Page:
GBPN is working to progress the rapid adoption of green building and solar panels in Bali. The complex project requires bringing together diverse stakeholders to find innovative solutions that will meet the needs of the local environment and conditions.
According to Yeni Indra, GBPN’s Sub-National Strategic Projects Lead, the need for collaboration meant the team needed to find a creative new way of working.
“Because we needed to bring so many stakeholders together, we developed an initiative that was specifically designed to support multi-stakeholder engagement,” she said.
“HIDUP is a GBPN initiative that aims to connect local and global expertise, and progress policy reform and implementation. Meaning “Alive” in Bahasa Indonesia, HIDUP has been recognised by the UN as a best practice approach.
“The event in Bali was the first time we were able to engage Indonesia’s elite experts from diverse skill areas in this way to support strategies to decarbonise Indonesia’s building sector. There are seven similar events planned for 2022.”
Fresh approach to engage experts in policy implementation
Ms Indra said the HIDUP group had played a valuable role in progressing the Bali project.
“The Bali project aimed to support the Bali Provincial government and two pilot areas to implement the Bali Clean Energy Governor regulation,” she said.
“We held a Focus Group Discussion (FGD) with the HIDUP experts to capture stakeholders’ views as well as develop local ownership for the implementation of the Bali Clean Energy guidelines.
“We know that knowledge gaps can prevent the effective implementation of sustainable building policies. Our goal is to catalyse experts from various sectors to work together with policy makers to find local solutions that are sensitive to local conditions and can be implemented effectively.”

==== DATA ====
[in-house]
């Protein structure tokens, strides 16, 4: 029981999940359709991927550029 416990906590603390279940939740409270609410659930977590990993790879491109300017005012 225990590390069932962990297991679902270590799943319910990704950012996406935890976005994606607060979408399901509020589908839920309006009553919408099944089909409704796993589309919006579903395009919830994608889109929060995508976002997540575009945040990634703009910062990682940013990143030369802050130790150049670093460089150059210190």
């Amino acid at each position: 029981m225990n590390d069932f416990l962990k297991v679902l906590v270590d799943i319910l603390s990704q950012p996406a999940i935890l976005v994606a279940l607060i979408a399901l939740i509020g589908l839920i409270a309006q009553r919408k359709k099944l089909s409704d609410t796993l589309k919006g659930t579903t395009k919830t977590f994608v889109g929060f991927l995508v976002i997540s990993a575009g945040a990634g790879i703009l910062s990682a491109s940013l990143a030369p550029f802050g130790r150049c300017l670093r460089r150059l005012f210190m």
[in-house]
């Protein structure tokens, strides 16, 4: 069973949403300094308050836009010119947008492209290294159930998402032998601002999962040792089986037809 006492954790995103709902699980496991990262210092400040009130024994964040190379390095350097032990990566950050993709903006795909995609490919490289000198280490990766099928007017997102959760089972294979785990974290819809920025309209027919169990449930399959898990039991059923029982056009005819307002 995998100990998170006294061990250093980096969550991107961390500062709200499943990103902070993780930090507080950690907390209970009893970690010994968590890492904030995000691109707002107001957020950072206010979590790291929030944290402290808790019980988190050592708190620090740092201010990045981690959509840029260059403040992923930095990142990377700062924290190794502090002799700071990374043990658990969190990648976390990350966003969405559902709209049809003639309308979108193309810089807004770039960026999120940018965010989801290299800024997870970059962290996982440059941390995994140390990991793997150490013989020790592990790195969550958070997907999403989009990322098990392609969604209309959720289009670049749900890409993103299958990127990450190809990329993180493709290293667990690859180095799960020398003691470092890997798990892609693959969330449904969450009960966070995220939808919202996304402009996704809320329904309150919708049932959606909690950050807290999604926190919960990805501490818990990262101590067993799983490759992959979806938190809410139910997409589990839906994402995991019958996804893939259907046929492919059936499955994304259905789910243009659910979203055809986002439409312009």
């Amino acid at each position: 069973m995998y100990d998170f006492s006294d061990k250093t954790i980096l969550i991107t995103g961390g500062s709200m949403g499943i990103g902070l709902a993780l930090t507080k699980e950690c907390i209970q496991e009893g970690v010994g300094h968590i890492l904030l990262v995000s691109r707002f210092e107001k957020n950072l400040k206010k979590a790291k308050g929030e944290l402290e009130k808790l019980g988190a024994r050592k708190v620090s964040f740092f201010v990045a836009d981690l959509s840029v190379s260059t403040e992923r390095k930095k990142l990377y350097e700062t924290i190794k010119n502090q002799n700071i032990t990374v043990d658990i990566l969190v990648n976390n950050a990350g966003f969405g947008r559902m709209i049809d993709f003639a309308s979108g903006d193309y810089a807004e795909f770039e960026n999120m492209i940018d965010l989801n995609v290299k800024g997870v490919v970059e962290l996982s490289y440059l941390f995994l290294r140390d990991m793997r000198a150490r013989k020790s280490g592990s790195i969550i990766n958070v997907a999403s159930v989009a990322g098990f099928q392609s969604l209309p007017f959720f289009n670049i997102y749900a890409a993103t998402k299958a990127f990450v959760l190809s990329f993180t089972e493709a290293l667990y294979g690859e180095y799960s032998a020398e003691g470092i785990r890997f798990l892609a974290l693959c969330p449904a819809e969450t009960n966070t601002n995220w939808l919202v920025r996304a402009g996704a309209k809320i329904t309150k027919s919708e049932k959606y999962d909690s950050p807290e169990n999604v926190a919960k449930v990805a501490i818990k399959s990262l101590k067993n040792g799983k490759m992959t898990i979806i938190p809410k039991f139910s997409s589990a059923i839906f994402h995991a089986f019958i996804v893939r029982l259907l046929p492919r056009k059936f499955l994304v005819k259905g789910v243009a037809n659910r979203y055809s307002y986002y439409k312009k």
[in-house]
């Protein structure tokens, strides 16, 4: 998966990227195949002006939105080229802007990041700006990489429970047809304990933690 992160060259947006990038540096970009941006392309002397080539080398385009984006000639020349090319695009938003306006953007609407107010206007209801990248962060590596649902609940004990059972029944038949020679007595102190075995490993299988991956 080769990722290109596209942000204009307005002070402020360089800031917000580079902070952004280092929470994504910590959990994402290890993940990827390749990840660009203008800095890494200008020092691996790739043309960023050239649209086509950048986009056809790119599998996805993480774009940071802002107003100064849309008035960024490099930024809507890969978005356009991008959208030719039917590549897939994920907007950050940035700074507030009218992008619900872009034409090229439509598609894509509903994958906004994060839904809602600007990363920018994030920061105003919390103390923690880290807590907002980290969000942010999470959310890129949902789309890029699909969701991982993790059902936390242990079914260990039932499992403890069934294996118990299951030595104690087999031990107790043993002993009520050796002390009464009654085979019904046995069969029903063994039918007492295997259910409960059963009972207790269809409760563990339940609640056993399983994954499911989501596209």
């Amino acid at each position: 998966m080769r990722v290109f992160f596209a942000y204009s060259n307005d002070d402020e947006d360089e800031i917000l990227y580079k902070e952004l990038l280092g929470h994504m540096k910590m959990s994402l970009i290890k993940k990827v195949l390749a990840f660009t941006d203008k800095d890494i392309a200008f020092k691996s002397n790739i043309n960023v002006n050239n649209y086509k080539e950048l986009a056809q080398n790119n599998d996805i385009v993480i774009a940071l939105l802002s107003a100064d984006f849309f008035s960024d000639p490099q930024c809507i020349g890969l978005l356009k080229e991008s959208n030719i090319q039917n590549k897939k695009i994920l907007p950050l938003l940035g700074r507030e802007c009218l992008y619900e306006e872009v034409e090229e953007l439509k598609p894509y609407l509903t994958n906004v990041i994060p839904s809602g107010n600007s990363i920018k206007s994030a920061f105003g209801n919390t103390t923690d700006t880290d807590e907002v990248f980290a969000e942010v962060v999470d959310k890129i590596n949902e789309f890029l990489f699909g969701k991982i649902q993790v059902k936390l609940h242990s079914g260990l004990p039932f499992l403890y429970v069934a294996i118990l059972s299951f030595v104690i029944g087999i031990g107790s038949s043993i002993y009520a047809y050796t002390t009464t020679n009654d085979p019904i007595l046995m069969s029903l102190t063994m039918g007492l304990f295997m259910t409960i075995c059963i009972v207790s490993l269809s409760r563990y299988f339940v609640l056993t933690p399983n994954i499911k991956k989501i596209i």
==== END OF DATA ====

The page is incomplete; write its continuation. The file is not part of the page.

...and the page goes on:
Experts participate in a Focus Group Discussion (FGD) in Bali
Ms Indra said GBPN was able to play a unique role in bringing together different stakeholders into a collaborative space where they could work together.
“The FGD participants included building owners, developers, government representatives, HIDUP representatives, and professionals from the building sector and academia. This helped us collect substantial information on the different issues in the Bali building sector,” she said.
“We understand the complicated nature of deploying clean energy policy in terms of the number of stakeholders that need to be involved and the local conditions of each province and city. By consulting local experts, we can capture the different aspirations and perspectives of stakeholders who are impacted by the new regulation.”
Ms Indra said the Bali project would have practical implications for how green building including solar panels could be rolled out, not just in Bali but other provinces across all of Indonesia.
“The focus of the FGD was to enable the rapid adoption of green building and solar panels at scale in Bali. We were also able to collect substantive feedback on the challenges in implementing green building in Bali,” Ms Indra said.
“The learnings we have gained from this process will have potential to inform similar work in places.”
Matthieu Caille, Project Consultant Indonesia and HIDUP lead, said HIDUP was uniquely positioned to support GBPN projects like the one in Bali to reach their goals.
“HIDUP participation allows stakeholders to learn from local and global best practices through, for example, collecting policy evidence from different perspectives and locations,” he said.
“We held orientation sessions directly with Bali’s stakeholders. We validated and verified information, data and analysis results of the preliminary findings to develop recommendations for the effective implementation of Governor Decree 45/2019 and its mandatory solar panel requirements.
“The HIDUP model meant that a project-responsive working group made up of specialists who are experts in their respective fields was able to bring their expertise to this very specific problem. As a result, they were able to find solutions that were appropriate to the unique local circumstances.”
If you are interested in joining HIDUP, please contact Matt Caille.